When we think of data storage, we usually think of data warehouses or lakes – architectures that work very well for some things and not at all for others. To address these limitations, a new architecture is being developed: the data lakehouse.
In this article, we’ll discuss what the data lakehouse architecture is, how it meets current data architecture challenges, and the basic requirements for implementing it.
What Is a Data Lakehouse?
A data lakehouse is a new architecture that borrows from both data warehouses (which primarily house structured data in a proprietary format) and data lakes. Data lakes use an open format to store all types of data, including semi-structured and unstructured data.
While both data warehouses and data lakes have their advantages, they come with significant drawbacks. Data warehouses only support SQL for data access and are more difficult to scale. On the plus side, they’re very reliable and offer better security, data governance, and performance. Data lakes use APIs as well as SQL, Python, and other programming languages for data access. They house a wide variety of data and are very scalable. In the debit column, we have the lakes’ lower reliability, comparatively poor data governance, and slower performance.
In contrast, a data lakehouse merges data lakes’ openness, API usage, and scalability with data warehouses’ reliability, governance, security, and reliability. Lakehouses support both SQL and other programming languages and serve a number of important use cases, including SQL, BI, and ML.
Essential data lakehouse features include:
- Support for concurrent data pipelines and multiple data environments (i.e. structured, semi-structured, unstructured, textual, IoT, etc.).
- Physical storage separate from compute, making the system more scalable.
- Built-in data governance and auditing.
- The ability to handle varied workloads, e.g. analytics, machine learning, BI, etc.
- Enabling streaming analytics.
Challenges Solved by the Data Lakehouse Architecture
Of course, many companies have both data warehouses and data lakes, thus getting the benefits of both architectures. What makes the data lakehouse revolutionary is that it offers everything mentioned above on one platform. This reduces the complexity of having two data systems and shuffling information between them. It also mitigates the performance issues involved with the extract-transform-load (ETL) process.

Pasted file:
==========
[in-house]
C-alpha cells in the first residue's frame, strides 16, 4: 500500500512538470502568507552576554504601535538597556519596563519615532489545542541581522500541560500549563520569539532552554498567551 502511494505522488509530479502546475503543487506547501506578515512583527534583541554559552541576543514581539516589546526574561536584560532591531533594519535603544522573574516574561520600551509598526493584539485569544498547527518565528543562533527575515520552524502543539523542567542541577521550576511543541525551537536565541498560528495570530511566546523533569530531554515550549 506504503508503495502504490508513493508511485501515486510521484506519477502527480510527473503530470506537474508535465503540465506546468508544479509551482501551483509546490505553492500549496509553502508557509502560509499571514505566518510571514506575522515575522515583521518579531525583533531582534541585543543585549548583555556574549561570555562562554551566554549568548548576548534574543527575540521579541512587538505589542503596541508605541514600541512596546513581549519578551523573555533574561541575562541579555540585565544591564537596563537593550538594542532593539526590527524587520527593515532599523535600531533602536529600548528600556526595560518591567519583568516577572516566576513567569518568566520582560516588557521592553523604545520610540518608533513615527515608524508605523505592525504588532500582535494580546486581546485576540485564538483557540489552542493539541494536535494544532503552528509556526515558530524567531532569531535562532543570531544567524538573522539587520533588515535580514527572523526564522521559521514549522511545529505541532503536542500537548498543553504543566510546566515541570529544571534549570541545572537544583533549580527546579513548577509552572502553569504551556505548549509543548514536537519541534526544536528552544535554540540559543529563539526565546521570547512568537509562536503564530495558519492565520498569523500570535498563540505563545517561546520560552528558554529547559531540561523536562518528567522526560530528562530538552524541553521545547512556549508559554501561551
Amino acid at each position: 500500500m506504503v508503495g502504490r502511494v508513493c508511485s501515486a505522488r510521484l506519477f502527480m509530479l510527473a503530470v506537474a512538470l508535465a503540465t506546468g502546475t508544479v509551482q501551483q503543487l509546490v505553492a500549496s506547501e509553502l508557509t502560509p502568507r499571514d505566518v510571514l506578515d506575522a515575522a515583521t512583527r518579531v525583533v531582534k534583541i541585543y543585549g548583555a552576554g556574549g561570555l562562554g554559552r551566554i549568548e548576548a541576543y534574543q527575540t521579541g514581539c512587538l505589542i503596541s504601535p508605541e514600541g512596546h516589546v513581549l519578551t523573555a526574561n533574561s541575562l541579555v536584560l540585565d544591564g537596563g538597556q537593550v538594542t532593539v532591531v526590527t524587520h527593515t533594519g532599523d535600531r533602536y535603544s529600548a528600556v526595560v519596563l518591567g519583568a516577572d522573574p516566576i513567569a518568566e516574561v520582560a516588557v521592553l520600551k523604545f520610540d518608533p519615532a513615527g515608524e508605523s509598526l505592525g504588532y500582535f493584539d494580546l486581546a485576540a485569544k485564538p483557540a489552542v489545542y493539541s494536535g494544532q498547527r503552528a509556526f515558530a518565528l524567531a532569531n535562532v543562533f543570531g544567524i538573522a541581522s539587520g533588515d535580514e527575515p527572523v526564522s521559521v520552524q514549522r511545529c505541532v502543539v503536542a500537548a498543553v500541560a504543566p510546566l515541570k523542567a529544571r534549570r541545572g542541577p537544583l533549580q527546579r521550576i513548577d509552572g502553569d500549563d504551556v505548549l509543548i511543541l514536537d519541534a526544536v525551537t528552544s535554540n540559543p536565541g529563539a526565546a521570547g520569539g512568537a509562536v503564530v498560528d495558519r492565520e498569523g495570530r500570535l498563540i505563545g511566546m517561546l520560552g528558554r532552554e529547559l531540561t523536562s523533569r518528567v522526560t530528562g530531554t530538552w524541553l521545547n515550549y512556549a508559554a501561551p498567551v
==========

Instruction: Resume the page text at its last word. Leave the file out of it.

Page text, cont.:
How to Build a Data Lakehouse
What does an organization need to take full advantage of the benefits of a data lakehouse architecture? It starts with low-cost, flexible storage (i.e. Cloud storage) that can support multiple read/write operations, warehouse-type data schemas, and dynamic schema changes.
Next, security and governance come into play. The architecture needs to be able to support DML through multiple languages, provide a full history of all changes (including metadata, versioning, and the ability to roll back changes), and role-based access control. Obviously, this is also the time to ensure that all regulatory and industry compliance measures regarding data privacy and safety are implemented.
Another key factor in the data lakehouse is openness, i.e. using open application programming interfaces (APIs) to share data and open file formats to store it in. Data access should be available in several languages, tools, and engines.
Finally, there must be the ability to handle multiple data use cases, including analytics, Business Intelligence, and machine learning. While some of this is covered in the preceding paragraphs, it’s worth noting that ML systems require certain APIs and tools of their own (e.g. DataFrame, TensorFlow, R, PyTorch, etc.) as well as the ability to perform direct reads of large amounts of data.
In short, preparing for a data lakehouse means preparing for concurrent but diverse use cases, supported by a robust and flexible system.
The Case for the Data Lakehouse
Streamlining operations has been a byword in business and technology for a long time now. With the emergence of the data lakehouse, organizations can do more than harness two very functional (but very different) data architectures. They can eliminate common error points in the ETL process, mitigate some of the weaknesses inherent to ether system, and more effectively promote data movement and consumption. In short, they can streamline their data workload, which paves the way for even better results.